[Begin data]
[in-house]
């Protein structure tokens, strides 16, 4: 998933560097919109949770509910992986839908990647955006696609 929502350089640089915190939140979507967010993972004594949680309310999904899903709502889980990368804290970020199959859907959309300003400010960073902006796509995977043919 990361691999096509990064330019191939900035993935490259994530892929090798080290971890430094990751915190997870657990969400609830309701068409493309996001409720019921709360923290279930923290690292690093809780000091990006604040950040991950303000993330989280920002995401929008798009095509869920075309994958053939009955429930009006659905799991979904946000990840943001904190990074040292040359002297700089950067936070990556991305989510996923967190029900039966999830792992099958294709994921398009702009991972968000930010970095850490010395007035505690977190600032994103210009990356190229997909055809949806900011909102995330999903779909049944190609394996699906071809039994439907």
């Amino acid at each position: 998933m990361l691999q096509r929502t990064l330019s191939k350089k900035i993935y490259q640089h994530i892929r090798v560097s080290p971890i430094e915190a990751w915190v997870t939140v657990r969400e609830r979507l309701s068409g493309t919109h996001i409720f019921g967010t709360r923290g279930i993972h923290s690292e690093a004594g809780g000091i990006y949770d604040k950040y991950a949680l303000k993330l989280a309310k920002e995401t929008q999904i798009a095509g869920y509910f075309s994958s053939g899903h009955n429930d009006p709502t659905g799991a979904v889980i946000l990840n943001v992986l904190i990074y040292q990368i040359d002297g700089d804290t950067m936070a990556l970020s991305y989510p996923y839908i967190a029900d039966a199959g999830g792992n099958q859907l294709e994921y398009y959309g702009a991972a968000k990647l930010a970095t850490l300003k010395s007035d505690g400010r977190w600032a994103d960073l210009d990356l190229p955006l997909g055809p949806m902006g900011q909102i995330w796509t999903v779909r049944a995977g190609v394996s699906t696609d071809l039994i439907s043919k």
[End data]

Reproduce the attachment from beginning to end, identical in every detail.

[in-house]
């Protein structure tokens, strides 16, 4: 998933560097919109949770509910992986839908990647955006696609 929502350089640089915190939140979507967010993972004594949680309310999904899903709502889980990368804290970020199959859907959309300003400010960073902006796509995977043919 990361691999096509990064330019191939900035993935490259994530892929090798080290971890430094990751915190997870657990969400609830309701068409493309996001409720019921709360923290279930923290690292690093809780000091990006604040950040991950303000993330989280920002995401929008798009095509869920075309994958053939009955429930009006659905799991979904946000990840943001904190990074040292040359002297700089950067936070990556991305989510996923967190029900039966999830792992099958294709994921398009702009991972968000930010970095850490010395007035505690977190600032994103210009990356190229997909055809949806900011909102995330999903779909049944190609394996699906071809039994439907």
């Amino acid at each position: 998933m990361l691999q096509r929502t990064l330019s191939k350089k900035i993935y490259q640089h994530i892929r090798v560097s080290p971890i430094e915190a990751w915190v997870t939140v657990r969400e609830r979507l309701s068409g493309t919109h996001i409720f019921g967010t709360r923290g279930i993972h923290s690292e690093a004594g809780g000091i990006y949770d604040k950040y991950a949680l303000k993330l989280a309310k920002e995401t929008q999904i798009a095509g869920y509910f075309s994958s053939g899903h009955n429930d009006p709502t659905g799991a979904v889980i946000l990840n943001v992986l904190i990074y040292q990368i040359d002297g700089d804290t950067m936070a990556l970020s991305y989510p996923y839908i967190a029900d039966a199959g999830g792992n099958q859907l294709e994921y398009y959309g702009a991972a968000k990647l930010a970095t850490l300003k010395s007035d505690g400010r977190w600032a994103d960073l210009d990356l190229p955006l997909g055809p949806m902006g900011q909102i995330w796509t999903v779909r049944a995977g190609v394996s699906t696609d071809l039994i439907s043919k």